So, can you use DC cables instead of their AC counterpart? Well, the answer is: It depends. The two main differences to consider, when deciding on the substitution, are Voltage and Current. The thickness and type of insulation determine the maximum voltage allowed for the application. On the other hand, the amount of current that the cable will carry will determine the thickness and type of material that the cable is made from. By way of example, it is ill-advised to substitute a cable built for a 5V, 1A DC application for an application designed to power a 220v, 5A AC device. The result? Due to excessively high current, it is likely to cause the cable to melt. This may also be a fire hazard.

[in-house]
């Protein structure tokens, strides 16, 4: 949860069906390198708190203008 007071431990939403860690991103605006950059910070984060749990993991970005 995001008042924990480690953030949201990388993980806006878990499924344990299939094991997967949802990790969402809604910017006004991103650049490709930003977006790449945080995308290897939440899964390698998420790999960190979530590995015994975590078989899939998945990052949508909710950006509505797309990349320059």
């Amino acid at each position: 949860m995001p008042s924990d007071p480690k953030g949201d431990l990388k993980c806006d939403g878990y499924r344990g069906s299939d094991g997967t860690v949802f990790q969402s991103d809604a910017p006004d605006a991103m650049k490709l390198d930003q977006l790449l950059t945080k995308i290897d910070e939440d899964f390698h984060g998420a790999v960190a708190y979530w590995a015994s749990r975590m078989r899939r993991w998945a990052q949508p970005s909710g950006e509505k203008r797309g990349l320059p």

So, the general principle of any such substitution of AC for DC cable is that it’s ok to do when using the substituted cable at a lower voltage than rated. However, for cables of smaller diameters, there’s no significant difference between Direct Current and low-frequency Alternating Current. In such cases, any substitution should have minimal impact on the application. If the ratings are the same, or closely similar, then substituting an AC cable with a DC one might not matter. Bottom line: Depending on the application and the environment, you might be able to use DC power cables instead of AC. However, doing so might draw more current which leads to higher losses.